An Exact Replica…

December 23, 2012 at 5:01 am (Reviews) (, , , , , , , , , , , )

exact140Title:An Exact Replica of a Figment of My Imagination

Author: Elizabeth McCracken

Publisher: Jonathan Cape

Genre: Memoir/Autobiography

Length: 184 pages

I have never felt so awful as a human being as when I sat reading An Exact Replica of a Figment of My Imagination knowing I’d be ‘reviewing’ it for a blog shortly after I finished.  How do you justify that in your mind? ‘Reviewing’ something so personal, so devastating, so beautiful, so intense.  As an avid reader, a constant reviewer, and one those people who presume to call themselves a writer though I’ve yet to have anything published, I felt like an inconsiderate intruder reading such an intimate account of a loss so great.  It’s rare to read something so personal.

As a mother, on the other hand, I wept.  I wept, and wept, and wept, for little Pudding.  I wept for Elizabeth.  I wept for a friend who lost a baby not long after I had my own.  I wept for all the things I may have said wrong, all the things I may have not said, and I wept for the selfish joy that my own sweet, precious child was snuggled next to me as I read.  I wept for Pudding, I wept for another friend who died, I wept for his mother because even though she had 29 years with him he was still her child, and I wept for the baby cemetery that I pass every time I visit his grave.

I’ve had a writer’s crush on Elizabeth McCracken for sometime.  I have an extremely vivid memory of reading A Giant’s House while having lunch with the same friend whose grave I now visit.  We devoured deli food, iced tea, and discussed the oddity of a romance between a librarian and child giant.  I remember telling him what a strange tale it was, but if I could ever manage to write anything half so interesting I would pee myself with happiness.  He promised to read it too, though I’m quite certain he never did because he was in the habit of reading the first thirty or so pages of something and then proclaiming himself an expert on a topic, starting novels and not finishing them, and making half-hearted promises… little things that I tend to hate in people, but for whatever reason found endearing in him.  I loved him dearly, and for that reason, I’ve never been quite certain whether my Elizabeth McCracken crush was because Elizabeth McCracken was all that amazing, or if it was because thinking of her always reminds me of him.  I cannot think of one without thinking of the other.

Reading An Exact Replica of a Figment of My Imagination, I’m now quite certain that Elizabeth McCracken is that amazing, and deserves adoration outside the realm of  Matty memories.  She’s a wonderful writer, a fascinating person, has a rockin’ last name, and by sharing this book with the world has proved to me (without ever having met her) that she has a very giving soul.

Elizabeth McCracken, thank you for sharing Pudding’s story.  And from the bottom of my heart: I am sorry for your loss.

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Quasi Crisis in Christie Crime Quest and Caterpillarism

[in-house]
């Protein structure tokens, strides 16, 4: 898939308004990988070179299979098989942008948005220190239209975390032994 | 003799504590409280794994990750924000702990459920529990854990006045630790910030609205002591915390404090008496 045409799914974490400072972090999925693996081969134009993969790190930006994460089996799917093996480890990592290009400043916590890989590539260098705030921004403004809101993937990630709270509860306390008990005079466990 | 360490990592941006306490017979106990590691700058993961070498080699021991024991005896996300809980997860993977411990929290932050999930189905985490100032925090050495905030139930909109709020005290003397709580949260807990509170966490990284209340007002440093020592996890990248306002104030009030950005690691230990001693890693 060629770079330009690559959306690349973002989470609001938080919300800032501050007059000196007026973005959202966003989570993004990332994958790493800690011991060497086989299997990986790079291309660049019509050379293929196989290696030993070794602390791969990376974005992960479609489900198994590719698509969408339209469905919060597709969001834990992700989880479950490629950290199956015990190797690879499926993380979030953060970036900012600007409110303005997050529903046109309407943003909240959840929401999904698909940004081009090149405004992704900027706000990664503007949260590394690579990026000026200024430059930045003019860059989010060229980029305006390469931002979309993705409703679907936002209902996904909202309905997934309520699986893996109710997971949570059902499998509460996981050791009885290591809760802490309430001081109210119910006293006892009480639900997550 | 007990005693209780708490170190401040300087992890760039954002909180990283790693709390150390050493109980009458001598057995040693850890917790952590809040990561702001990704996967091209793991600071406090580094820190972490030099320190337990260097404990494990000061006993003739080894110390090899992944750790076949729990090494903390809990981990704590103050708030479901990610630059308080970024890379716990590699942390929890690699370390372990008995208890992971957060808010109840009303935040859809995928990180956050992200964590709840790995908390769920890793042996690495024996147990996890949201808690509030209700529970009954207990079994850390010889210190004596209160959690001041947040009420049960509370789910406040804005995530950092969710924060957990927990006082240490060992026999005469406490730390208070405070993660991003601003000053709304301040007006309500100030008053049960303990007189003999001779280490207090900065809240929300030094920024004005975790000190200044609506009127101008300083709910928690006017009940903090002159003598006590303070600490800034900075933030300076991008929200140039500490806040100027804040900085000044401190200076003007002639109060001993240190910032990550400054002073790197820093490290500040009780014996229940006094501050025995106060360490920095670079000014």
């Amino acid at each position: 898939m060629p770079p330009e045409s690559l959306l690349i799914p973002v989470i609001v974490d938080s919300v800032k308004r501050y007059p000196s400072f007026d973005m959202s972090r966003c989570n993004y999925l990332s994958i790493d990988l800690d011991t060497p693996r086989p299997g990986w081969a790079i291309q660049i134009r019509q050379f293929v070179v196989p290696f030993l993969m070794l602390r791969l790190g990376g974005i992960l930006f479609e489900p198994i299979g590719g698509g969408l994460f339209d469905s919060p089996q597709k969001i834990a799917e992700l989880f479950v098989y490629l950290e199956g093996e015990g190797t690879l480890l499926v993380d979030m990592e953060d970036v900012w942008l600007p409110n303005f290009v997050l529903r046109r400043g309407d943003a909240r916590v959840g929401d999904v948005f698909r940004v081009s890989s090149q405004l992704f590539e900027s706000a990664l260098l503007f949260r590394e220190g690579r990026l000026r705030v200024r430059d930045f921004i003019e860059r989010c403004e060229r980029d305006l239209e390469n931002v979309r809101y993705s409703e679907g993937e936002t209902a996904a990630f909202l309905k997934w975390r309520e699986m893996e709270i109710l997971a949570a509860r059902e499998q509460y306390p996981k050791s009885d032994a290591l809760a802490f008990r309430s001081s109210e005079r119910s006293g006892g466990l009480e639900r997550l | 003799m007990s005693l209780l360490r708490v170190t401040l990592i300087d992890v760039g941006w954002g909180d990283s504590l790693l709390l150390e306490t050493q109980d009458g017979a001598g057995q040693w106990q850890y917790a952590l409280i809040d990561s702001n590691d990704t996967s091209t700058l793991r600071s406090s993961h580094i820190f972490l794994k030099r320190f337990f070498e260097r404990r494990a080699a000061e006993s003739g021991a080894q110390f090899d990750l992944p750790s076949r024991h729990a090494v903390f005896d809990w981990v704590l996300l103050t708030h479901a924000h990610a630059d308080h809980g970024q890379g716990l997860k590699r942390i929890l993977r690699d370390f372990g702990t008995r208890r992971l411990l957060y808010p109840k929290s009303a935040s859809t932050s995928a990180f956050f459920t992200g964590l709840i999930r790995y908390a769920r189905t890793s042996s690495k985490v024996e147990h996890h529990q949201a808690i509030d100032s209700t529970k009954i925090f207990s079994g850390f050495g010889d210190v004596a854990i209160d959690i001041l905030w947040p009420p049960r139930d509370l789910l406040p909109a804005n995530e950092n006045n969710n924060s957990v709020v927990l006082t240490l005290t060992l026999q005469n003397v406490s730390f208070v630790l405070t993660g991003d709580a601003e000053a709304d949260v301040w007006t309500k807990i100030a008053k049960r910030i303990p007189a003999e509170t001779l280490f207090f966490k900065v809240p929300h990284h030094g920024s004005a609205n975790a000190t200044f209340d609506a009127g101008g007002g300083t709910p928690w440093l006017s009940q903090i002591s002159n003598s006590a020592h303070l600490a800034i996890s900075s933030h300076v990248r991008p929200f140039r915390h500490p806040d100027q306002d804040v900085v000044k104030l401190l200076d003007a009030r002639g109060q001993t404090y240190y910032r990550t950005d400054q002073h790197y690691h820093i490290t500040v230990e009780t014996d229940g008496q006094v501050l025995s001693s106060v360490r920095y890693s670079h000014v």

May 24, 2012 at 3:24 pm (Reviews) (, , , , , )

Agatha Christie behind what looks like MY TBR pile.

I had a goal to read the entire Agatha Christie Crime Collection in 23 months.  I’m making it an even 24 now, because, well, I haven’t read any of her work this month.  I kind of lost my mojo, my steam, the wind in my Christie sails has gone still and stagnant.  I just got so wrapped up in Napoleon and Victor Hugo and a pile of other things that caught my attention this month.  My desire to complete the collection is not gone.  I cannot even say that I’m not in the mood to read her books as I’m in the middle of Murder in 3 Acts right now.  I just didn’t finish off my allotted 3 Christie’s for the month.  Its good to take a wee break every now and then though, it will make next month that much sweeter.

In addition to being distracted by Napoleon and getting very wrapped up in my Les Miserables readalong with Kate’s Library, I am now the day time nanny to 3 month old Felicity.  As of day two, I can say that having this second little person with me during the day has definitely changed the reading dynamic in the house.  My own toddler is half jealous of my averted attention and half in love with the idea of having a live baby doll to hold from time to time.  Needless to say, reading Christie aloud to them both makes things a bit interesting as I pretty much inevitably run out of hands.  Would not mind being a caterpillar-like creature right now, so I can hold books, baby, toddler, make bottles, pet dogs, and still sweep my hair out of my face at the same time.  Caterpillar comes to mind with its many arms, as well as the fact that growing up I distinctly remember a summer reading program growing up whose ‘bookworm’ logo was no worm at all, but a caterpillar.  I, of course, being the precocious child that I was, informed all the adults in the room and was then hushed.

So now, I take a minute to update you on the reason for the lack of updates while Ayla buckles her baby doll (the fake baby doll, not the live human baby doll) into the car seat and plays mama, and Felicity kicks her little tiny feet around in the bouncer.  The feet blow my mind, even though Ayla was this small not too long ago, her feet never were.  My child has very long feet, this child has very teensy tiny preemie feet.

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